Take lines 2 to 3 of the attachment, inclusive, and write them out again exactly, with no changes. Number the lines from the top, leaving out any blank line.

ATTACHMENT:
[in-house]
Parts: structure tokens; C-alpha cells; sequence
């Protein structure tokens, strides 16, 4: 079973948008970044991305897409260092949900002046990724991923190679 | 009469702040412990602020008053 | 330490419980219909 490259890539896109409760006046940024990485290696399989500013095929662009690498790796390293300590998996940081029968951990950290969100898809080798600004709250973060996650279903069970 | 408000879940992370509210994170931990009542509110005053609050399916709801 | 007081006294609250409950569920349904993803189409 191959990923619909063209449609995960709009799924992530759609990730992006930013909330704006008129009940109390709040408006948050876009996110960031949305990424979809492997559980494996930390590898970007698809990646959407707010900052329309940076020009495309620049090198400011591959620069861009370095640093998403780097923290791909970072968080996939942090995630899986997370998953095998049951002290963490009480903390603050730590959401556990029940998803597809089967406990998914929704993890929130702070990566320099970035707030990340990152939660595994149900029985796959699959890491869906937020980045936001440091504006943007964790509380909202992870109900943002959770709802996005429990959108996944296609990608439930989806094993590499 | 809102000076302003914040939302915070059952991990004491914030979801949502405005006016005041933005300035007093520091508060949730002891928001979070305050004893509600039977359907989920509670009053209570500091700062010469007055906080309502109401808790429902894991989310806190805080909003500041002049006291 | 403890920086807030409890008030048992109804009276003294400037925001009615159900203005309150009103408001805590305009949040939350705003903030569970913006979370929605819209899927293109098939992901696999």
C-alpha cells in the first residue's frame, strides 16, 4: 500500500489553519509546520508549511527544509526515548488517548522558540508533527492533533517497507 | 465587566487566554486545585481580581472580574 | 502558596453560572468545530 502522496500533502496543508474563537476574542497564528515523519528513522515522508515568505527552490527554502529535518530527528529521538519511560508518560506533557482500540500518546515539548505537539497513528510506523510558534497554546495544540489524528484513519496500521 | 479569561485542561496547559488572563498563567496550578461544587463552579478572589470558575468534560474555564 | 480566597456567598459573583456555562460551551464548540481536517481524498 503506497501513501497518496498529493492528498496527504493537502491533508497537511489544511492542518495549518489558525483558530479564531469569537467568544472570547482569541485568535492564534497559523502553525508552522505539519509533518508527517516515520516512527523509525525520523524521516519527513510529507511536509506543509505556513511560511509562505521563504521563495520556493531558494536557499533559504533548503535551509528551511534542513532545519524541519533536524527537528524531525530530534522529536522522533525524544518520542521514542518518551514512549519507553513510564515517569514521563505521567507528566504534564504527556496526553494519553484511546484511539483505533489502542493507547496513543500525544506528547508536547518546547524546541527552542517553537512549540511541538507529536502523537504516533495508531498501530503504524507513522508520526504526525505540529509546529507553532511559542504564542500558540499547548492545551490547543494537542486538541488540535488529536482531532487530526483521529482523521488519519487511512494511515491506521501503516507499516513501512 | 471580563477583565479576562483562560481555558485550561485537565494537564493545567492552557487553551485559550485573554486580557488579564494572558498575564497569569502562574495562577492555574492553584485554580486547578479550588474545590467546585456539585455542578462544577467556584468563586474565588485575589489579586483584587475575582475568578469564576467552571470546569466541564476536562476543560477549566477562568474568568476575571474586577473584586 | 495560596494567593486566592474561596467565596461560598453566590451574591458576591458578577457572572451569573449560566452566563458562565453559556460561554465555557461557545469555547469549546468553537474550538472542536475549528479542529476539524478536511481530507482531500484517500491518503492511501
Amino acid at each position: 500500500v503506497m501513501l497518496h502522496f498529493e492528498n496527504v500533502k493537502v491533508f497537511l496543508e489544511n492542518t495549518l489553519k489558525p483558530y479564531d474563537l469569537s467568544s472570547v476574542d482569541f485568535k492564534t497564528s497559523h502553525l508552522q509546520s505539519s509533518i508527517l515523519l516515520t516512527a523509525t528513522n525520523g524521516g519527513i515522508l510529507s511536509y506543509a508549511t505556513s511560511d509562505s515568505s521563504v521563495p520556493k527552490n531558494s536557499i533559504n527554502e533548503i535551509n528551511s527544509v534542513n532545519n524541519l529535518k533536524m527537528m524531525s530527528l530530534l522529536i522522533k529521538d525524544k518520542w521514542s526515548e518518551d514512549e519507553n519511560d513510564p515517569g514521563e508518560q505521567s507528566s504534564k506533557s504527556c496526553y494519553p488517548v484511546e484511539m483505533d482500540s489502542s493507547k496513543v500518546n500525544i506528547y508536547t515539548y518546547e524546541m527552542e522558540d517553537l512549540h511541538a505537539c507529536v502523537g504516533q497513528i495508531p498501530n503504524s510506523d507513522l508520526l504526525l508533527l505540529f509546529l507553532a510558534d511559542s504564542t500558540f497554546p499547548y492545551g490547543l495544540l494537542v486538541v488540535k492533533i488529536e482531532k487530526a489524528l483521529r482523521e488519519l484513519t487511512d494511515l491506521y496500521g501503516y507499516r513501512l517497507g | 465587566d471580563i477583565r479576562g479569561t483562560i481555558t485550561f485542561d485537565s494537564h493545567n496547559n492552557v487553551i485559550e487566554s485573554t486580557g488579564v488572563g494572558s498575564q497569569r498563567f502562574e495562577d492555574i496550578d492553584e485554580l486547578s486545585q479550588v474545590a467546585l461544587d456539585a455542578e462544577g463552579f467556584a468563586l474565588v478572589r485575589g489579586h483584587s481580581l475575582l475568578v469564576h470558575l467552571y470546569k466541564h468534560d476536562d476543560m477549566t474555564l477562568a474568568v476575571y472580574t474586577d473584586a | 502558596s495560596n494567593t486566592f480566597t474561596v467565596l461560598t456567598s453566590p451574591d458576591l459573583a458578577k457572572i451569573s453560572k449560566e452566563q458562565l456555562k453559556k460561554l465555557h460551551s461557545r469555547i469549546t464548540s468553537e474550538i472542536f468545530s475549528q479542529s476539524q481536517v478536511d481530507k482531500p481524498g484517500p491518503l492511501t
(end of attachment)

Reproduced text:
Parts: structure tokens; C-alpha cells; sequence
């Protein structure tokens, strides 16, 4: 079973948008970044991305897409260092949900002046990724991923190679 | 009469702040412990602020008053 | 330490419980219909 490259890539896109409760006046940024990485290696399989500013095929662009690498790796390293300590998996940081029968951990950290969100898809080798600004709250973060996650279903069970 | 408000879940992370509210994170931990009542509110005053609050399916709801 | 007081006294609250409950569920349904993803189409 191959990923619909063209449609995960709009799924992530759609990730992006930013909330704006008129009940109390709040408006948050876009996110960031949305990424979809492997559980494996930390590898970007698809990646959407707010900052329309940076020009495309620049090198400011591959620069861009370095640093998403780097923290791909970072968080996939942090995630899986997370998953095998049951002290963490009480903390603050730590959401556990029940998803597809089967406990998914929704993890929130702070990566320099970035707030990340990152939660595994149900029985796959699959890491869906937020980045936001440091504006943007964790509380909202992870109900943002959770709802996005429990959108996944296609990608439930989806094993590499 | 809102000076302003914040939302915070059952991990004491914030979801949502405005006016005041933005300035007093520091508060949730002891928001979070305050004893509600039977359907989920509670009053209570500091700062010469007055906080309502109401808790429902894991989310806190805080909003500041002049006291 | 403890920086807030409890008030048992109804009276003294400037925001009615159900203005309150009103408001805590305009949040939350705003903030569970913006979370929605819209899927293109098939992901696999």